Iran's Capture of a U.S. Drone Could Have Been Avoided With a Self-Destruct Switch
Early in December, Iran made the news for claiming it had brought down a U.S. unmanned aerial vehicle (UAV). While speculation continues to circle around how the drone was brought down, it is now time to look at what could have been done to protect such sensitive technology on America's end.
The U.S. military is the most advanced fighting force in the world, one that has shifted its overall strategy to a system which integrates remote-controlled vehicles performing a range of duties, both for combative purposes and reconnaissance.
The drone that ended up in Iran's possession is now Iran’s key to uncloaking America's sensitive military technology. Had some simple safeguards been put in place to avoid this breach of security, this would not be the case. I believe there could have been some measures taken to ensure that the drone could have been rendered useless to anyone wishing to gain information from it, especially some kind of kill-switch to destroy any software and computer hardware that would be of use to nations wishing to pursue its own UAV fleet.
There would be no harm in looking into a kill-switch mechanism to be used in remote controlled vehicles in case a similar incident like this happened in the future. This would mean any vehicle — from the Explosive Ordinance Disposal robots to the most lethal and sophisticated Predator drones — could be equipped to self-destruct any valuable bits of technology should a situation arise where termination of the vehicle would benefit America's security interests.
In the past, UAV video feeds, live visual information taken from a camera on the craft, have been tapped into by people who simply had to get $26-worth of technology and software.
In November the Air Force reported that there were viruses infecting the "cockpits" of these drones — control booths where pilots fly the UAVs thousands of miles away from the combat zone. These viruses were dismissed as something that could not interfere with operations. But this should be a concern to everyone involved simply because of the threat it poses to our efficiency, effectiveness and reliability with our unmanned vehicle fleet.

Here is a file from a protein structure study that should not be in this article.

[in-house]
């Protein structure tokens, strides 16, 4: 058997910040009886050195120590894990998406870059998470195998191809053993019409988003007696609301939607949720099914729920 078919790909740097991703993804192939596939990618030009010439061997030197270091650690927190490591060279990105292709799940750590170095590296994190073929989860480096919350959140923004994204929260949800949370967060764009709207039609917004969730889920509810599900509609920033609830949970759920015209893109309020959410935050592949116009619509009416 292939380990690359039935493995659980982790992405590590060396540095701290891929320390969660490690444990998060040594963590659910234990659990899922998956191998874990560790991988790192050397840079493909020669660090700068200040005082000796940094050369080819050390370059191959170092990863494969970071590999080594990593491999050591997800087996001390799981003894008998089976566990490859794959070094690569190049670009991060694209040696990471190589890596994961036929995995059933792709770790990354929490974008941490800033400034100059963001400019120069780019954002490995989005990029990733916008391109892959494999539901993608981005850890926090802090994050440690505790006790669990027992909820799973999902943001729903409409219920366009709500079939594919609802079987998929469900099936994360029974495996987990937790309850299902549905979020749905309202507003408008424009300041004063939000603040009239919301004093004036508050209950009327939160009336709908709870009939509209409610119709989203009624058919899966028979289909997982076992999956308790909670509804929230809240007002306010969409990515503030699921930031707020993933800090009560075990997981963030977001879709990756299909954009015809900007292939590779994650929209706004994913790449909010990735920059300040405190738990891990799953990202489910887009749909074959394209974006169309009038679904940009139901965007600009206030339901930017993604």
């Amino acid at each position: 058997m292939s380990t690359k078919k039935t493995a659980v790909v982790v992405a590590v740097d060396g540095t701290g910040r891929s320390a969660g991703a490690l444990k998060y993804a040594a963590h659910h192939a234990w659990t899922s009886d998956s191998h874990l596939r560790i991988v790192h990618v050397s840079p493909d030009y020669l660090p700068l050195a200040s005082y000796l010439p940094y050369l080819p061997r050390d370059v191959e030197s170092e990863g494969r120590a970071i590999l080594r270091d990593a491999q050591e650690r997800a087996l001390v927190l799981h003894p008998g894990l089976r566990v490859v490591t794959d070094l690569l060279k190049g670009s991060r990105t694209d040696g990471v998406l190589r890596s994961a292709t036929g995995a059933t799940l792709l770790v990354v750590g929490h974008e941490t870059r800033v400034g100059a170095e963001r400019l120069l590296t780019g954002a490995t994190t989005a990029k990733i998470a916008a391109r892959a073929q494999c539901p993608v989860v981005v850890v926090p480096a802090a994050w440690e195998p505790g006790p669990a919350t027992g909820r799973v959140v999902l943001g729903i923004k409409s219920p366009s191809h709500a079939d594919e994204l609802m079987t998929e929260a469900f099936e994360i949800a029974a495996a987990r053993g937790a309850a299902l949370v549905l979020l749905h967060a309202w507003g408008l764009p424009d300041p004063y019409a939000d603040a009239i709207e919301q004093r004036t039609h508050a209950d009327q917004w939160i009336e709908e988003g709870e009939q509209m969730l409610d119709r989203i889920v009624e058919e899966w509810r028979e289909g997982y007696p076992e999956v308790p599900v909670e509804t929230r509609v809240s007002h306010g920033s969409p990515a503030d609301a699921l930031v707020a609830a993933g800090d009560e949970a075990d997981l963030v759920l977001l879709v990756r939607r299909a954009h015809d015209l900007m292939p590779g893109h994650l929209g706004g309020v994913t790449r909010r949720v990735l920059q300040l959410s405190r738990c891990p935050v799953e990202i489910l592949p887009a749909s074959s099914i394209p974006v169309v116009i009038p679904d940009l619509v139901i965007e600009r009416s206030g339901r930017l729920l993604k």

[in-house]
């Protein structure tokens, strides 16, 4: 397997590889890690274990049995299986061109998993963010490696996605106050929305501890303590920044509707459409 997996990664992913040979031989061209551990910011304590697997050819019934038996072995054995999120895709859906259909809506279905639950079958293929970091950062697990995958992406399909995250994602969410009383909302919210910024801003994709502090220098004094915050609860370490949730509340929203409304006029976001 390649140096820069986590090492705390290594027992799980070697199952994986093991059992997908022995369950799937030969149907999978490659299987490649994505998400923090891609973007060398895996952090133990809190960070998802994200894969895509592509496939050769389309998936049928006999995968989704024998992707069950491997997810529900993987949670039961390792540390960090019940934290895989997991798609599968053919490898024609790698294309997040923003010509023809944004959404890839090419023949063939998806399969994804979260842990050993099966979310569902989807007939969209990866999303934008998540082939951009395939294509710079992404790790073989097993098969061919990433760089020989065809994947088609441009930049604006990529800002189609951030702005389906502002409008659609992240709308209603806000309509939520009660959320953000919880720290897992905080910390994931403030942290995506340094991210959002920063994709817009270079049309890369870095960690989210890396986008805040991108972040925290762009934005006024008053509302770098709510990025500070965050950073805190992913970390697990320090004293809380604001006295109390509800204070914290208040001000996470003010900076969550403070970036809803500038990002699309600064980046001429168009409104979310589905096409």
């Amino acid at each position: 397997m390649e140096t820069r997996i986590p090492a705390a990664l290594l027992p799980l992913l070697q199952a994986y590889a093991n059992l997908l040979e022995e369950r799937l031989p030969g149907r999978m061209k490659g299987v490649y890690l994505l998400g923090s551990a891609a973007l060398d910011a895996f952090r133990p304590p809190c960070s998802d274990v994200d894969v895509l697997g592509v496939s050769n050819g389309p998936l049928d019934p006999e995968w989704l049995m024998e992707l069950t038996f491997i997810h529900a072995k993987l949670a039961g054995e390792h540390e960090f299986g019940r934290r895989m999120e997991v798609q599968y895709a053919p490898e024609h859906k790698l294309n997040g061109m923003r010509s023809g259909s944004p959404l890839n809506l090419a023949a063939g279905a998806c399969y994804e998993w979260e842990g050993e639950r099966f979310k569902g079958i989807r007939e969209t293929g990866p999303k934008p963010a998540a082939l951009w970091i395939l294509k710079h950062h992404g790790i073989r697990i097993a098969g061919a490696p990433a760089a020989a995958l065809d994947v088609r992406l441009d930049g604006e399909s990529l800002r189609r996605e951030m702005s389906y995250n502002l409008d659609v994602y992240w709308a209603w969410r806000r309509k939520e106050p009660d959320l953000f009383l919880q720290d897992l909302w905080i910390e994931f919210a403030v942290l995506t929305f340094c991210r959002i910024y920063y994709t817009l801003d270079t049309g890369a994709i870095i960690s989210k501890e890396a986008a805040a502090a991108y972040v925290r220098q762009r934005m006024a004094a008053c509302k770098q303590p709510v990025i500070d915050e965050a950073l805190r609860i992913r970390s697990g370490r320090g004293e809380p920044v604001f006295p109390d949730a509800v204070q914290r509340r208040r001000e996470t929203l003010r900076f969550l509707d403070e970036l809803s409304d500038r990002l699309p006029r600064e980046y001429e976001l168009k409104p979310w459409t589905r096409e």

Speculation has risen that Iran will reverse-engineer the drone and then sell the technology it develops to nations like China and Russia. From a national security standpoint, this is not a good thing. Such advanced technology in the wrong hands could result in disaster.
While it is fair to say that each nation has its own right to build any sort of military vehicles, it was a big slip on America's part to not fit such sensitive technology with the means to render itself useless should a situation like this arise.
As for the current situation, the drone is lost and in Iranian hands and Iranian officials have already dismissed any possibility of returning the technology to America.
The military should have any unmanned vehicles fitted with the means to self-destruct to avoid another drone dilemma similar to the one we now see with Iran. If America's military wishes to foolproof its hardware and software, measures must be taken to ensure no usable American technology ends up in the wrong hands again.
Here are some questions that remain:
Why, with all the technology America has, were measures not taken to protect secret technologies should they fall into an aggressor's hands?
And what measures could be taken to ensure a breach of information like this does not occur again?
Photo Credit: Wikimedia Commons